Few trading strategies are as divisive as the trading range breakout—an approach that probably has as many detractors as followers. This is illustrated by the results of searching “trading breakouts” in Google. The first result provides a basic guide, while the second emphasizes reasons traders should not even try to use them.
Yet, breakout trading is one of the first trading strategies many are introduced to in the field of technical analysis. What we really want to know, though, is “who’s correct?” Are breakout strategies a valid, profitable method for trading, or should we keep looking elsewhere for the elusive Holy Grail?
A trader focusing on breakouts looks for a narrow trading channel or trading range in a security or futures where volatility has diminished. The goal is to establish a position as price breaks out of this trading channel concurrent with a spike in open interest, thereby taking advantage of the increase in volatility and catching a strong trend move.
The concept is sound at its core, given an ideal context, but detractors do have some valid points. These include the risk of false breakouts; many price channel breaks will correct back to the breakout point, or beyond. These are more common than the ideal explosive moves, which are rare.
Most traders who start out with breakouts quickly become aware of the cons of this strategy. At the same time, however, it’s easy to see many breakouts work with textbook perfection, making it difficult to just throw in the towel, especially if as a new trader you have no idea what to move on to next.
The truth is, the way many of us are taught to trade breakouts is wrong. Trading a breakout involves more than simply recognizing a channeling market and placing a trade when the upper channel is supposedly broken, with a protective stop under the lower end of the channel (or vice versa for a short position). “Flushed out” (below) depicts a common scenario. It shows a 15-minute channel breakdown taking place in E-mini Dow futures. The channel breaks lower on strong momentum only to turn around rapidly over the next 15 minutes to break through the upper end of the trading channel—where traditional stops would be placed. This “flush” in the Dow subsided as quickly as it began. Futures went on to have a strong break lower throughout most of the morning.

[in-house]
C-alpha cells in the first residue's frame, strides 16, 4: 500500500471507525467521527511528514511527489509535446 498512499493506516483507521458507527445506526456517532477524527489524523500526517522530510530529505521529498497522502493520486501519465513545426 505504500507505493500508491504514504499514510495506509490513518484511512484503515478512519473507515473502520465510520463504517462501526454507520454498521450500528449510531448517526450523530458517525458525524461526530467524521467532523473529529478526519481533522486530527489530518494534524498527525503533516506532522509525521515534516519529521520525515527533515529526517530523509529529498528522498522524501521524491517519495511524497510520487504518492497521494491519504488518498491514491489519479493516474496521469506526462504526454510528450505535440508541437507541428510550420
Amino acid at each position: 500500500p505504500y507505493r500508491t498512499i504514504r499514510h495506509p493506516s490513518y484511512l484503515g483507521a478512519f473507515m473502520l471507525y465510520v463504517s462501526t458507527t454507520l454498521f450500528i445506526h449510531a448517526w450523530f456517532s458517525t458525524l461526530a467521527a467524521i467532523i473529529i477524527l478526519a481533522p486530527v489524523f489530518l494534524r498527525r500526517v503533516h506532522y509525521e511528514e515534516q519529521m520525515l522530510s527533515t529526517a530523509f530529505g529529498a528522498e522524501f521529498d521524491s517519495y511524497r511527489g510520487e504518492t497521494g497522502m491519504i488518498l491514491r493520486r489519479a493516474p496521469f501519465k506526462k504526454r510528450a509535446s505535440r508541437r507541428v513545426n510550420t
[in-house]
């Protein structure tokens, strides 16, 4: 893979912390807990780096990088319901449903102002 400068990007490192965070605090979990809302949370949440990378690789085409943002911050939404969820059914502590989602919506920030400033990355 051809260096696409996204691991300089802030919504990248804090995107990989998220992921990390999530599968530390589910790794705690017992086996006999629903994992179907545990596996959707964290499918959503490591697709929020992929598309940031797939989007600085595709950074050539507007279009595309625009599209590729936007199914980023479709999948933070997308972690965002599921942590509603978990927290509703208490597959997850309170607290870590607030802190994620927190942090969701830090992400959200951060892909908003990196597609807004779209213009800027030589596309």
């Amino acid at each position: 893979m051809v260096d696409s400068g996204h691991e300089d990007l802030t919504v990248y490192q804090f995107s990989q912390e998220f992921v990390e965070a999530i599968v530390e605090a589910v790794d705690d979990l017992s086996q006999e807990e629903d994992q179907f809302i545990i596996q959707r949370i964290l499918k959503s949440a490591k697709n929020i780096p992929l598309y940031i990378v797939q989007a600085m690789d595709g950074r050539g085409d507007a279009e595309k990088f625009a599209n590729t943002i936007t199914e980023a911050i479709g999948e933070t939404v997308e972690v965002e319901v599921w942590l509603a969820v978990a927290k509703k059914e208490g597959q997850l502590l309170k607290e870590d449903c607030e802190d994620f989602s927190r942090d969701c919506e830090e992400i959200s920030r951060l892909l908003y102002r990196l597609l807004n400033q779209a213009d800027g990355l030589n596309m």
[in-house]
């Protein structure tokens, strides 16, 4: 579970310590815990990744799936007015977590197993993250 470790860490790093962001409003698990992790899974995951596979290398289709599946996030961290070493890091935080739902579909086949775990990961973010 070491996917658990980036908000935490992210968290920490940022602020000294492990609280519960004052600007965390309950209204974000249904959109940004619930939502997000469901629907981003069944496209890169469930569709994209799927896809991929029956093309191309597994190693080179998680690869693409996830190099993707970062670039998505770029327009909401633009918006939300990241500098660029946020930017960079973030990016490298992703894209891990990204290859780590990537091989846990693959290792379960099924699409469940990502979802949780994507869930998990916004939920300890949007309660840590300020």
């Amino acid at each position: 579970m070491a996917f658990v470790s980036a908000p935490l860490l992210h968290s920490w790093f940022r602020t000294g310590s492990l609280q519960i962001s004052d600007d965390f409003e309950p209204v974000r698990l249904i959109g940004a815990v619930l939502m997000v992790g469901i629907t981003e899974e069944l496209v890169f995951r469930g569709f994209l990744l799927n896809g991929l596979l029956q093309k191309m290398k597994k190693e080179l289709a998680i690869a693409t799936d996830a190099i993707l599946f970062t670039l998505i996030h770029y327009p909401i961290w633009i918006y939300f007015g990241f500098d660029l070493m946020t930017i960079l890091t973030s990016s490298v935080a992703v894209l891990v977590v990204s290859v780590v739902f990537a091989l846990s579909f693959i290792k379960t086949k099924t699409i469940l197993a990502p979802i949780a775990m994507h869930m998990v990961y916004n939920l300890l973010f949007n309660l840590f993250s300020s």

Using traditional breakout strategies, the earlier flush would have taken many traders out of a short position established at the initial break lower. Not only did a profitable move take place without the would-be short trader, but an initial, ultimately correct, position was stopped out at a significant loss. This is the textbook example of why you shouldn’t trade breakouts.
Simply dismissing the trade shown as yet another breakout that didn’t work, however, does nothing to help us understand how to make money with this strategy. There were numerous signs that the trigger shown in “Flushed out” was high risk, even though the channel itself was a strong breakdown candidate. It’s just a matter of knowing what you’re seeking.